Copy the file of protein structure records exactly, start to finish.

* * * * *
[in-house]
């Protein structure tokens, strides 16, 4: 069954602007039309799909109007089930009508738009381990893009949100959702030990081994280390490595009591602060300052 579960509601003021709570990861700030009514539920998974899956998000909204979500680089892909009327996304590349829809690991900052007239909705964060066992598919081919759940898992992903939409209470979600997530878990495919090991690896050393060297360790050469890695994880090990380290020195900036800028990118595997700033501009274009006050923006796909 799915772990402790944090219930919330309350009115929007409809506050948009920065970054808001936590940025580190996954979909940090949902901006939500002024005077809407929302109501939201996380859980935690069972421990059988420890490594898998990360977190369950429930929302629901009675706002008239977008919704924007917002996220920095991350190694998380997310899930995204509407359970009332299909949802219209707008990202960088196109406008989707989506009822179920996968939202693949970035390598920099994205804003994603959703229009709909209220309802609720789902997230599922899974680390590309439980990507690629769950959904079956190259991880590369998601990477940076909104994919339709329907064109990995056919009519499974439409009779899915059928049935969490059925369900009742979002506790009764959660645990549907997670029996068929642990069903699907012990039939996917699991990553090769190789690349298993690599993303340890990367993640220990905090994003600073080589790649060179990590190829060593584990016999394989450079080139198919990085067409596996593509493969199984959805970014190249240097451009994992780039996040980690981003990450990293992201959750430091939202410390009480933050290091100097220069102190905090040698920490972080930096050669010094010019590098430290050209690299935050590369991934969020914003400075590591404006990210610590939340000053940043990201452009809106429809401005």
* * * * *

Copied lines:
[in-house]
């Protein structure tokens, strides 16, 4: 069954602007039309799909109007089930009508738009381990893009949100959702030990081994280390490595009591602060300052 579960509601003021709570990861700030009514539920998974899956998000909204979500680089892909009327996304590349829809690991900052007239909705964060066992598919081919759940898992992903939409209470979600997530878990495919090991690896050393060297360790050469890695994880090990380290020195900036800028990118595997700033501009274009006050923006796909 799915772990402790944090219930919330309350009115929007409809506050948009920065970054808001936590940025580190996954979909940090949902901006939500002024005077809407929302109501939201996380859980935690069972421990059988420890490594898998990360977190369950429930929302629901009675706002008239977008919704924007917002996220920095991350190694998380997310899930995204509407359970009332299909949802219209707008990202960088196109406008989707989506009822179920996968939202693949970035390598920099994205804003994603959703229009709909209220309802609720789902997230599922899974680390590309439980990507690629769950959904079956190259991880590369998601990477940076909104994919339709329907064109990995056919009519499974439409009779899915059928049935969490059925369900009742979002506790009764959660645990549907997670029996068929642990069903699907012990039939996917699991990553090769190789690349298993690599993303340890990367993640220990905090994003600073080589790649060179990590190829060593584990016999394989450079080139198919990085067409596996593509493969199984959805970014190249240097451009994992780039996040980690981003990450990293992201959750430091939202410390009480933050290091100097220069102190905090040698920490972080930096050669010094010019590098430290050209690299935050590369991934969020914003400075590591404006990210610590939340000053940043990201452009809106429809401005």